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Which States Have the Most Proportional Female Representation in Congress?

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Women are still proportionally underrepresented in 48 states, with 19 states and 22 percent of the nation's population without a female U.S. Senator or Representative

Smart Politics recently observed that while the number of Republican women in the U.S. House has been on the decline in recent years (now at 17 members - the lowest level since 2000), that caucus' conservative ideological voting record is at an all time high.

However, although the total number of women in the U.S. House and Senate, whether Republicans or Democrats, is also at an all time high, the percentage of women serving in Congress is still far below their percentage in the population at large.

A Smart Politics analysis finds women are proportionally underrepresented in 48 states across the country, including 19 states that currently have no women serving in the U.S. Senate or U.S. House, tallying more than 22 percent of the nation's population.

These 19 states reflect a mixture of red, blue, and purple states, as well as states from across the Northeastern, Southern, Midwestern, and Western regions of the country: Alabama, Delaware, Georgia, Idaho, Indiana, Iowa, Kentucky, Mississippi, Montana, Nebraska, New Jersey, New Mexico, North Dakota, Oregon, Rhode Island, South Carolina, Utah, Vermont, and Virginia.

Women are proportionally 'overrepresented' in just one state - Maine. The Pine Tree State is represented by two Republican women in the U.S. Senate (Olympia Snowe (pictured) and Susan Collins) as well as Democrat Chellie Pingree in one of the state's two congressional districts, or 75 percent of its Capitol Hill delegation.

Women are represented equal to their population in one other state - New Hampshire - with Democratic women holding 50 percent of its posts in Congress: one of the two U.S. Senate seats (Jeanne Shaheen) and one of the two U.S. House seats (Carol Sea-Porter in the state's 1st CD).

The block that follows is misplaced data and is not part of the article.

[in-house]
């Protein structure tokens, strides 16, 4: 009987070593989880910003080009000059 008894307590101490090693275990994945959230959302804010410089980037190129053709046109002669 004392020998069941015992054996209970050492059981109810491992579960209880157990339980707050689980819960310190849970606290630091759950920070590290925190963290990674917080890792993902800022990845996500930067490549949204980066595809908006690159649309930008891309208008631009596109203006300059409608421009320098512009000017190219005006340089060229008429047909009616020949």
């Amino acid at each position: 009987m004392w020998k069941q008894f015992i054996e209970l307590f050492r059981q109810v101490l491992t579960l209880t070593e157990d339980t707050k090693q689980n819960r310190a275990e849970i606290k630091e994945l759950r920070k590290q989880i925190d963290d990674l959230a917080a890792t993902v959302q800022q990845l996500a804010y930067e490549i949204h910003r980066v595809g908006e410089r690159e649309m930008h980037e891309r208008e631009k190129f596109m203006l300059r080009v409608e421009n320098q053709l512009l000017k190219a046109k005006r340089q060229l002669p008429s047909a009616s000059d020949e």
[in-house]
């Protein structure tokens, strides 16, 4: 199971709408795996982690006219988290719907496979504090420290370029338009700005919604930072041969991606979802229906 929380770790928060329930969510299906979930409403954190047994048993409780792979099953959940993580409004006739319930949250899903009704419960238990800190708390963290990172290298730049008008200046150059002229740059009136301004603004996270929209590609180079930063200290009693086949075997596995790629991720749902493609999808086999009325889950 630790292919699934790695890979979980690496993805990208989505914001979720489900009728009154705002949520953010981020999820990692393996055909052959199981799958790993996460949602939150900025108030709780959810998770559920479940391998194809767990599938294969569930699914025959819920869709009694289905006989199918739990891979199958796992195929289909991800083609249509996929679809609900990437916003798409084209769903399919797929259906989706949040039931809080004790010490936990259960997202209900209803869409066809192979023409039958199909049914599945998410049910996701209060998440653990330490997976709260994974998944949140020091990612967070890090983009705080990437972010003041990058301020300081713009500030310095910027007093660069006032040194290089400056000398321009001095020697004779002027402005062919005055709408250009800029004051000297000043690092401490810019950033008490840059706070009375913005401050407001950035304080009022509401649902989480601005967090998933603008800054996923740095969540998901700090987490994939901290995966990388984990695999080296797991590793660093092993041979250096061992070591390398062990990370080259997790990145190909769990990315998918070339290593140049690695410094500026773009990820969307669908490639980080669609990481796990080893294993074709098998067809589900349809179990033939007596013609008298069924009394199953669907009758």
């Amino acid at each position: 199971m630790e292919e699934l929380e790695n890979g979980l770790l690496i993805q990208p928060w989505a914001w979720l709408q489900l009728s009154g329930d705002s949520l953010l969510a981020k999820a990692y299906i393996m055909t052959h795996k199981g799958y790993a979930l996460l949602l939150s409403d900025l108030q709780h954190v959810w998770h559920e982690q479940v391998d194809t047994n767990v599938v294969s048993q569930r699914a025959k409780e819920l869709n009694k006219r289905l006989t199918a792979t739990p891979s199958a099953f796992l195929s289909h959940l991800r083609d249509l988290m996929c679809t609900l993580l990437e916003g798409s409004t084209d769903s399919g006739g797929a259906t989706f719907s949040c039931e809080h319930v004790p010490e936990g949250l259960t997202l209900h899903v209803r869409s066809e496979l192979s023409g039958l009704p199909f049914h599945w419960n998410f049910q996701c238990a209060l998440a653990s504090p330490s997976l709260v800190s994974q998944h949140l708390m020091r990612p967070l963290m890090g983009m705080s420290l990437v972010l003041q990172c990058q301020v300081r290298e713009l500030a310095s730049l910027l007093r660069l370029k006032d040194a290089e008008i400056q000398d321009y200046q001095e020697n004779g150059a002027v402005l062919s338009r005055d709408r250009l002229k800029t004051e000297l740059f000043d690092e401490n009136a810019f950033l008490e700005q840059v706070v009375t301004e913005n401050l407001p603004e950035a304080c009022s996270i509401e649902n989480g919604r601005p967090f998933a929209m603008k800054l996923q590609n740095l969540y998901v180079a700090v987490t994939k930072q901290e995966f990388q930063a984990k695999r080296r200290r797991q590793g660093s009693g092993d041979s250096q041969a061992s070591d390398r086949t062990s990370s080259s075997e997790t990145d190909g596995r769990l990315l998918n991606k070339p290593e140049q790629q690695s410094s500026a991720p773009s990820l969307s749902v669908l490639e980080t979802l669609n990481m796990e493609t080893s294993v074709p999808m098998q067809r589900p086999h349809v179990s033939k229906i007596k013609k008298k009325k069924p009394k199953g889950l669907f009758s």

More than half of the country, 27 states, has never been represented by a woman in the U.S. Senate: Arizona, Colorado, Connecticut, Delaware, Hawaii, Idaho, Indiana, Iowa, Kentucky, Massachusetts, Mississippi, Montana, Nevada, New Jersey, New Mexico, Ohio, Oklahoma, Pennsylvania, Rhode Island, South Carolina, Tennessee, Utah, Vermont, Virginia, West Virginia, Wisconsin, and Wyoming.

Six states have never had a female serve in the U.S. House: Alaska, Delaware, Iowa, Mississippi, North Dakota, and Vermont.

Four states have never had a woman serve in either chamber: Delaware, Iowa, Mississippi, and Vermont.

After Maine and New Hampshire, Nevada has the third largest percentage of its D.C. delegation represented by women, at 40 percent (2 representatives), with California the fourth largest (38.2 percent; 2 senators, 19 representatives).

Alaska, South Dakota, and Wyoming are tied for fifth at 33.3 percent - with each of these sparsely populated states served by one female in its three member D.C. delegation.

Minnesota (30.0 percent), Washington (27.3 percent), Hawaii (25.0 percent), and Ohio (25.0 percent) round out the Top 10.

Female Congressional Delegations by State

Rank
State
Senate
House
Total
%
1
Maine
2
1
3
75.0
2
New Hampshire
1
1
2
50.0
3
Nevada
0
2
2
40.0
4
California
2
19
21
38.2
5
Alaska
1
0
1
33.3
5
South Dakota
0
1
1
33.3
5
Wyoming
0
1
1
33.3
8
Minnesota
1
2
3
30.0
9
Washington
2
1
3
27.3
10
Hawaii
0
1
1
25.0
10
Ohio
0
5
5
25.0
12
New York
1